As President Joe Biden’s pandemic relief package steams through Congress, Democrats have hitched a ride for a top health care priority: strengthening the Affordable Care Act with some of the most significant changes to insurance affordability in more than a decade.
Late last month Congress passed a nearly 5,600-page legislative package that included $900 billion for urgent pandemic relief, a ban on surprise medical bills and other non-COVID health care issues.
Federal officials offering emergency funding to hospitals, clinics and doctors’ practices have included this stipulation: They cannot foist surprise medical bills on COVID-19 patients.
House Democrats are poised to pass sweeping legislation to lower drug prices using strategies President Donald Trump has endorsed. A Trump aide urged the Republican-controlled Senate to vote on a different package curbing drug prices that was drafted by a senior Republican.
When Washington returned from its winter holiday break in January, it seemed everyone was talking about lowering drug prices.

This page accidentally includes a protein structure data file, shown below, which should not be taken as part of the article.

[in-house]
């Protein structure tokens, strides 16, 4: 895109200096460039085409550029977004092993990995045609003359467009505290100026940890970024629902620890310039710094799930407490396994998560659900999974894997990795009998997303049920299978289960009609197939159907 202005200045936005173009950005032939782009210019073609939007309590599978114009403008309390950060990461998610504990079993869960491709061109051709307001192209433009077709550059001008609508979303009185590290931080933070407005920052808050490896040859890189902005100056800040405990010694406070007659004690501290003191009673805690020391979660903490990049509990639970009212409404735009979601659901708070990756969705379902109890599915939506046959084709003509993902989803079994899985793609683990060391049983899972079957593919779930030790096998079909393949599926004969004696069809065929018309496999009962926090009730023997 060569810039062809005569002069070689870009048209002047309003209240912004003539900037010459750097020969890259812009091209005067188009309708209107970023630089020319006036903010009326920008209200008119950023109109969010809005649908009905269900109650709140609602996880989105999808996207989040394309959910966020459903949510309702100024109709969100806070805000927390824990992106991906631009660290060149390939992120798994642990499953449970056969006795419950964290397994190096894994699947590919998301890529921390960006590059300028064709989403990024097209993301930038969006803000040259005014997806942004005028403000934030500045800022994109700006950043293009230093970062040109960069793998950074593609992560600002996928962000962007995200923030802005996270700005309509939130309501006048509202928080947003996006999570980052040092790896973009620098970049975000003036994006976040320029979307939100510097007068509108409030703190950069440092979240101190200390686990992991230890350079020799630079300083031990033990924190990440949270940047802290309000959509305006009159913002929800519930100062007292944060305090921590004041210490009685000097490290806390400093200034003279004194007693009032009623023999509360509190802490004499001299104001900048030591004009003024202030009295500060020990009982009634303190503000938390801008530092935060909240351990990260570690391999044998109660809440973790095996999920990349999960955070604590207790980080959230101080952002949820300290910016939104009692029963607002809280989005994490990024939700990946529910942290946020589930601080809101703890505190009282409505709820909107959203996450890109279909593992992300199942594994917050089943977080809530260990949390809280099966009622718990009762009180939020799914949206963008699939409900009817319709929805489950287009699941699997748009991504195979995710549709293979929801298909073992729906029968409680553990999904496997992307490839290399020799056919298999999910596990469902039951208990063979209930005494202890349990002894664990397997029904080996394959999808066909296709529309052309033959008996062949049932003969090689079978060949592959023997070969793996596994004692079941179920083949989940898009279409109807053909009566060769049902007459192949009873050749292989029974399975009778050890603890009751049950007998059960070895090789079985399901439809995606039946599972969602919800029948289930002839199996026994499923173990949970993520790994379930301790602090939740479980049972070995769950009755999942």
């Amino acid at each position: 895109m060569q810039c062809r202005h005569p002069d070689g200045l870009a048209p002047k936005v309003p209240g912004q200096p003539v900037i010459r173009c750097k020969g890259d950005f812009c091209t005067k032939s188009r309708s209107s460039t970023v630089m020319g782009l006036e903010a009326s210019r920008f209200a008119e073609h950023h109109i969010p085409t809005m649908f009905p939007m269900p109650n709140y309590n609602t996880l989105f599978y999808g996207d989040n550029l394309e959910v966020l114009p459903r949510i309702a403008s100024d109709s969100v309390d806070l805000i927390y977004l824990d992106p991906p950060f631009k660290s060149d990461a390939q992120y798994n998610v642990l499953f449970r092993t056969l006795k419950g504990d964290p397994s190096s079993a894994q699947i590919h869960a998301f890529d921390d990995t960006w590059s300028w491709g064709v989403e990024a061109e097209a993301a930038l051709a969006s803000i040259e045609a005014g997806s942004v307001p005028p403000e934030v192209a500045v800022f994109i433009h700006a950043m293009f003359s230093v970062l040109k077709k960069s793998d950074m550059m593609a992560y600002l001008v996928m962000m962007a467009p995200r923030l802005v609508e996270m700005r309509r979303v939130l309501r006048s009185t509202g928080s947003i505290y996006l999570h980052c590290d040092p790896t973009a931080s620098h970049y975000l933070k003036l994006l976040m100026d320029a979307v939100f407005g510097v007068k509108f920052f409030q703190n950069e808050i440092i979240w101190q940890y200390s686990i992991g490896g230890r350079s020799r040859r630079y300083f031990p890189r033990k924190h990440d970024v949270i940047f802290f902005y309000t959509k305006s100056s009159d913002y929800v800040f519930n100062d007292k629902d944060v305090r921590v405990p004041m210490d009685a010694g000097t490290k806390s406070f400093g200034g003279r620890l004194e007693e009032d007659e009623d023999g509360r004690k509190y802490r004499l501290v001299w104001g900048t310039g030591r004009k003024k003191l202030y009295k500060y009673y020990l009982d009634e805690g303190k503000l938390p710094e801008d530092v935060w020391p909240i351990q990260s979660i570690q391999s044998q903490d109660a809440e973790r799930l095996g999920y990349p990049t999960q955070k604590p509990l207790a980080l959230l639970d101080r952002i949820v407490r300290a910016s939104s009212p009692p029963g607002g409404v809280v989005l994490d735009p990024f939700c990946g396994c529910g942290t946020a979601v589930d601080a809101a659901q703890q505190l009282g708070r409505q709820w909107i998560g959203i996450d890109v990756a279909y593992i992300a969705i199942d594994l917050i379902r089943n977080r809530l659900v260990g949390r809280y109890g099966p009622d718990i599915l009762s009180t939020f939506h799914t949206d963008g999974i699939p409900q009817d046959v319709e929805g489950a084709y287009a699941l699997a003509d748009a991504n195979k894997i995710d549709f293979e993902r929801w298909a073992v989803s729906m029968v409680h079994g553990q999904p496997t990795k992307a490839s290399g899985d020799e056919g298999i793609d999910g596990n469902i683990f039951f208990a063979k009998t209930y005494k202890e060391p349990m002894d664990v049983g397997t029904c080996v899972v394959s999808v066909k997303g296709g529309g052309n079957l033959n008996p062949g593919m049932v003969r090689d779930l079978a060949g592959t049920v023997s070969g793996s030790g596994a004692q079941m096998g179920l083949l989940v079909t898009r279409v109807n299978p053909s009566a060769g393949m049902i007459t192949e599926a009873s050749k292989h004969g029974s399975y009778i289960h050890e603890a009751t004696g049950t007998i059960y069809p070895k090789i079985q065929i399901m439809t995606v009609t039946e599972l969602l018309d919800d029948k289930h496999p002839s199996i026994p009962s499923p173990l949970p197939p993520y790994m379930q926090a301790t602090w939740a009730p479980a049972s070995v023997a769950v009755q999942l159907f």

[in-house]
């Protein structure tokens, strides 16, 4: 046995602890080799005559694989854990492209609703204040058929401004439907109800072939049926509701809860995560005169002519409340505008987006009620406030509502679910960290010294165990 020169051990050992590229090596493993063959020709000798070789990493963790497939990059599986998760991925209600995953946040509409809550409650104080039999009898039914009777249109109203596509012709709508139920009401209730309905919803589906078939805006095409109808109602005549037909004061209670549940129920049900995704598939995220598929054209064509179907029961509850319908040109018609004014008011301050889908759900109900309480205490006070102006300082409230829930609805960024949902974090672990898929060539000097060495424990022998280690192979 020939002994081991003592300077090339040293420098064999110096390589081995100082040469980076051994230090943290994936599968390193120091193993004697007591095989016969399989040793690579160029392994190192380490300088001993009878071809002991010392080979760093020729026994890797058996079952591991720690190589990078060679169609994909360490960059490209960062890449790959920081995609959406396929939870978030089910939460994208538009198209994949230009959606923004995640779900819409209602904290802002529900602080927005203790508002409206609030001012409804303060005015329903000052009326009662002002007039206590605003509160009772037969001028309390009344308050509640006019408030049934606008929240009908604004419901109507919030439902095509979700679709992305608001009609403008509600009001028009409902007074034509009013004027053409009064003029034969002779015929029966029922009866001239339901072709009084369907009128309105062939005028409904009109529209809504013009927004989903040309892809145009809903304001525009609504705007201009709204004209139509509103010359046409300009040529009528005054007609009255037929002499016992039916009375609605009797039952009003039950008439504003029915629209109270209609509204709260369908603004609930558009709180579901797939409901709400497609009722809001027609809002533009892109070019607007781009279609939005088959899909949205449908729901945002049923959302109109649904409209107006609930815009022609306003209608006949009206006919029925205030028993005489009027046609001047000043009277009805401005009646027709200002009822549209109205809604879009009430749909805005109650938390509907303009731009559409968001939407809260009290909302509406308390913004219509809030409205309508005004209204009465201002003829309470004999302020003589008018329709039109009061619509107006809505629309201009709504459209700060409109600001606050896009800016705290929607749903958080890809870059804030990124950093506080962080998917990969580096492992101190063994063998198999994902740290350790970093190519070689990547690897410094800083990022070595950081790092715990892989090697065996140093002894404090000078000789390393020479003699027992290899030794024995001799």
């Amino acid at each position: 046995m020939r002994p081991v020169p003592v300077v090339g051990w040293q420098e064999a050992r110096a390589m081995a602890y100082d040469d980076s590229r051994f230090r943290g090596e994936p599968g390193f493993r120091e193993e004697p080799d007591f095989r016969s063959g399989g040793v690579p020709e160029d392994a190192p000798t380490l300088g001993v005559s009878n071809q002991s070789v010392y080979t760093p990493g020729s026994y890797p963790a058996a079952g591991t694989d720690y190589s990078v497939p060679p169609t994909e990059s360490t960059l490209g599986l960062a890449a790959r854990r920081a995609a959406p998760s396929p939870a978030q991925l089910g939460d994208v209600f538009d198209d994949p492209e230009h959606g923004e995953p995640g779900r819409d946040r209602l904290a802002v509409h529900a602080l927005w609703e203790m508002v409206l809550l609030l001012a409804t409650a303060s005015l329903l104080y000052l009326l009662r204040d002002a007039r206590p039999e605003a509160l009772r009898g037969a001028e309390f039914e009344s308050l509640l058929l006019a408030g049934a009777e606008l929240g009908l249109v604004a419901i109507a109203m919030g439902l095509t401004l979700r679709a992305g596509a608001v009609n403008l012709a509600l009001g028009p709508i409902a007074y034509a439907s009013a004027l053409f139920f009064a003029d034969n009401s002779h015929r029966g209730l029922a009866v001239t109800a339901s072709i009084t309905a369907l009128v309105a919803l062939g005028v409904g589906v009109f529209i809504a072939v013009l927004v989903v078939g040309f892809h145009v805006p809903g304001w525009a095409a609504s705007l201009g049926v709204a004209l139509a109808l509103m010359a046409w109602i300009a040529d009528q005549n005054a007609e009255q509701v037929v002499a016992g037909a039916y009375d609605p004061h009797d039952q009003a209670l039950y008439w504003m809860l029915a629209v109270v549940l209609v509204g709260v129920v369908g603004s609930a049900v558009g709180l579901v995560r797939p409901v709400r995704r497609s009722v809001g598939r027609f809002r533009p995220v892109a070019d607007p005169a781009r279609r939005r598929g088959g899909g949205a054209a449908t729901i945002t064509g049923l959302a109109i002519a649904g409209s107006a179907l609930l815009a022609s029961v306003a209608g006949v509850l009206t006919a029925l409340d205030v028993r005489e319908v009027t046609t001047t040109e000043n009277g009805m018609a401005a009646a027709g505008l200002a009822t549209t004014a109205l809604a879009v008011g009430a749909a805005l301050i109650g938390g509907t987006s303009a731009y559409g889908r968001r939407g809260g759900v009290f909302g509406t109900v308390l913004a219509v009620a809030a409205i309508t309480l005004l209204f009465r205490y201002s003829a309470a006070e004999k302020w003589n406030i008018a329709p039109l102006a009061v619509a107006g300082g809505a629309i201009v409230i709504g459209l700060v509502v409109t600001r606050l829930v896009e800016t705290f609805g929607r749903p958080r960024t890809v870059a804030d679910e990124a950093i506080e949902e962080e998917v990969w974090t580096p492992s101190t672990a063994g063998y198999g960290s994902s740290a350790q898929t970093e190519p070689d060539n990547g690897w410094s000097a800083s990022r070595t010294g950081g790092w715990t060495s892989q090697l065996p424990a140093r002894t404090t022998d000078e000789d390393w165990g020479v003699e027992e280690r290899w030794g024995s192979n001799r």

Three of the lawmakers who will lead the House next year as Congress focuses on skyrocketing drug costs are among the biggest recipients of campaign contributions from the pharmaceutical industry, a new KHN analysis shows.
For the first time since passing the Affordable Care Act, Democrats will soon control the House of Representatives and its powerful health committees. But Republicans’ tightened grip on the Senate means those hoping for another round of dramatic, progressive reforms may be disappointed.
There are many lawmakers who made their names in health care, seeking to usher through historic changes to a broken system.
John McCain was not one of them.
With the country on course to enshrine the rights of transgender Americans, Wren Vetens introduced herself as a woman for the first time in January 2016, at the annual meeting of the American Astronomical Society.